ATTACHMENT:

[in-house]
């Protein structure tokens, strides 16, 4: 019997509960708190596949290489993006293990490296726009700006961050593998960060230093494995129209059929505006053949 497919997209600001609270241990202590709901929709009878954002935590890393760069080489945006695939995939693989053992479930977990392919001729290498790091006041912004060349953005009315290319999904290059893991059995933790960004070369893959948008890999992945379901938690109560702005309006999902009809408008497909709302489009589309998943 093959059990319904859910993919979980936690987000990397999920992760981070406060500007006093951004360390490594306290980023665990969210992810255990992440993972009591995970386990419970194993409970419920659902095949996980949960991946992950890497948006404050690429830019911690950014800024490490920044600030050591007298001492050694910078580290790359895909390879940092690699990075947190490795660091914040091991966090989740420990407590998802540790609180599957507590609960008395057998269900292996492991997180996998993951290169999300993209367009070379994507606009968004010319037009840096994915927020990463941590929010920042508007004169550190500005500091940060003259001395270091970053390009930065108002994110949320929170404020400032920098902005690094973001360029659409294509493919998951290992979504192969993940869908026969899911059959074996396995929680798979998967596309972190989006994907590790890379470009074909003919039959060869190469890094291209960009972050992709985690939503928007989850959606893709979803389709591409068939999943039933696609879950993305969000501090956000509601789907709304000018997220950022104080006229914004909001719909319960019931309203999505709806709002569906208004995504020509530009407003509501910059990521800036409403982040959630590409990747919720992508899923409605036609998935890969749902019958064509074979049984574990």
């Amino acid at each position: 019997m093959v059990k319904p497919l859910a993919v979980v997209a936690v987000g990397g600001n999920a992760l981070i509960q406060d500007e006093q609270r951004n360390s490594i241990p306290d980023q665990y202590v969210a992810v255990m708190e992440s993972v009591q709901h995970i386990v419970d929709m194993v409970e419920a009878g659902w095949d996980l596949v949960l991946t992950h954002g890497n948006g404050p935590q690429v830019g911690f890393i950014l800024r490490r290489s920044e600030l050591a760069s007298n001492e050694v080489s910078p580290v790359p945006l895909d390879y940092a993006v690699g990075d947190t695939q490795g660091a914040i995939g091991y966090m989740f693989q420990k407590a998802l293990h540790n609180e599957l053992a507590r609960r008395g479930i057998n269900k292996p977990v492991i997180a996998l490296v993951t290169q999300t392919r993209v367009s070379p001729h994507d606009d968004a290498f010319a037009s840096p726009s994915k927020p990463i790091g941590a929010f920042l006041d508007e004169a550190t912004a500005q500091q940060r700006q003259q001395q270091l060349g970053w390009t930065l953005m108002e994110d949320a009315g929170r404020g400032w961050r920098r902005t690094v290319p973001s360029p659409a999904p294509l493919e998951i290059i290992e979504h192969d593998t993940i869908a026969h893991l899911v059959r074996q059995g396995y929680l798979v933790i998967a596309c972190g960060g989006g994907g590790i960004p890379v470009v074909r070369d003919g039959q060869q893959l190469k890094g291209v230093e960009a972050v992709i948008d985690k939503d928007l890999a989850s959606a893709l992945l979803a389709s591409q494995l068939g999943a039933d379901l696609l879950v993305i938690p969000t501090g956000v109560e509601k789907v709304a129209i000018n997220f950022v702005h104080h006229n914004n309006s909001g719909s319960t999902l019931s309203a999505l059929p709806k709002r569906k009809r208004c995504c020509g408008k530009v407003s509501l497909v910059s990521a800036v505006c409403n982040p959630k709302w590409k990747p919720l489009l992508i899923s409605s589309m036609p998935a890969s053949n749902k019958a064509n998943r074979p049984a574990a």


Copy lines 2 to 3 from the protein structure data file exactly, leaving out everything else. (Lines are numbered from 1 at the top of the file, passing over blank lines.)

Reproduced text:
């Protein structure tokens, strides 16, 4: 019997509960708190596949290489993006293990490296726009700006961050593998960060230093494995129209059929505006053949 497919997209600001609270241990202590709901929709009878954002935590890393760069080489945006695939995939693989053992479930977990392919001729290498790091006041912004060349953005009315290319999904290059893991059995933790960004070369893959948008890999992945379901938690109560702005309006999902009809408008497909709302489009589309998943 093959059990319904859910993919979980936690987000990397999920992760981070406060500007006093951004360390490594306290980023665990969210992810255990992440993972009591995970386990419970194993409970419920659902095949996980949960991946992950890497948006404050690429830019911690950014800024490490920044600030050591007298001492050694910078580290790359895909390879940092690699990075947190490795660091914040091991966090989740420990407590998802540790609180599957507590609960008395057998269900292996492991997180996998993951290169999300993209367009070379994507606009968004010319037009840096994915927020990463941590929010920042508007004169550190500005500091940060003259001395270091970053390009930065108002994110949320929170404020400032920098902005690094973001360029659409294509493919998951290992979504192969993940869908026969899911059959074996396995929680798979998967596309972190989006994907590790890379470009074909003919039959060869190469890094291209960009972050992709985690939503928007989850959606893709979803389709591409068939999943039933696609879950993305969000501090956000509601789907709304000018997220950022104080006229914004909001719909319960019931309203999505709806709002569906208004995504020509530009407003509501910059990521800036409403982040959630590409990747919720992508899923409605036609998935890969749902019958064509074979049984574990």
């Amino acid at each position: 019997m093959v059990k319904p497919l859910a993919v979980v997209a936690v987000g990397g600001n999920a992760l981070i509960q406060d500007e006093q609270r951004n360390s490594i241990p306290d980023q665990y202590v969210a992810v255990m708190e992440s993972v009591q709901h995970i386990v419970d929709m194993v409970e419920a009878g659902w095949d996980l596949v949960l991946t992950h954002g890497n948006g404050p935590q690429v830019g911690f890393i950014l800024r490490r290489s920044e600030l050591a760069s007298n001492e050694v080489s910078p580290v790359p945006l895909d390879y940092a993006v690699g990075d947190t695939q490795g660091a914040i995939g091991y966090m989740f693989q420990k407590a998802l293990h540790n609180e599957l053992a507590r609960r008395g479930i057998n269900k292996p977990v492991i997180a996998l490296v993951t290169q999300t392919r993209v367009s070379p001729h994507d606009d968004a290498f010319a037009s840096p726009s994915k927020p990463i790091g941590a929010f920042l006041d508007e004169a550190t912004a500005q500091q940060r700006q003259q001395q270091l060349g970053w390009t930065l953005m108002e994110d949320a009315g929170r404020g400032w961050r920098r902005t690094v290319p973001s360029p659409a999904p294509l493919e998951i290059i290992e979504h192969d593998t993940i869908a026969h893991l899911v059959r074996q059995g396995y929680l798979v933790i998967a596309c972190g960060g989006g994907g590790i960004p890379v470009v074909r070369d003919g039959q060869q893959l190469k890094g291209v230093e960009a972050v992709i948008d985690k939503d928007l890999a989850s959606a893709l992945l979803a389709s591409q494995l068939g999943a039933d379901l696609l879950v993305i938690p969000t501090g956000v109560e509601k789907v709304a129209i000018n997220f950022v702005h104080h006229n914004n309006s909001g719909s319960t999902l019931s309203a999505l059929p709806k709002r569906k009809r208004c995504c020509g408008k530009v407003s509501l497909v910059s990521a800036v505006c409403n982040p959630k709302w590409k990747p919720l489009l992508i899923s409605s589309m036609p998935a890969s053949n749902k019958a064509n998943r074979p049984a574990a």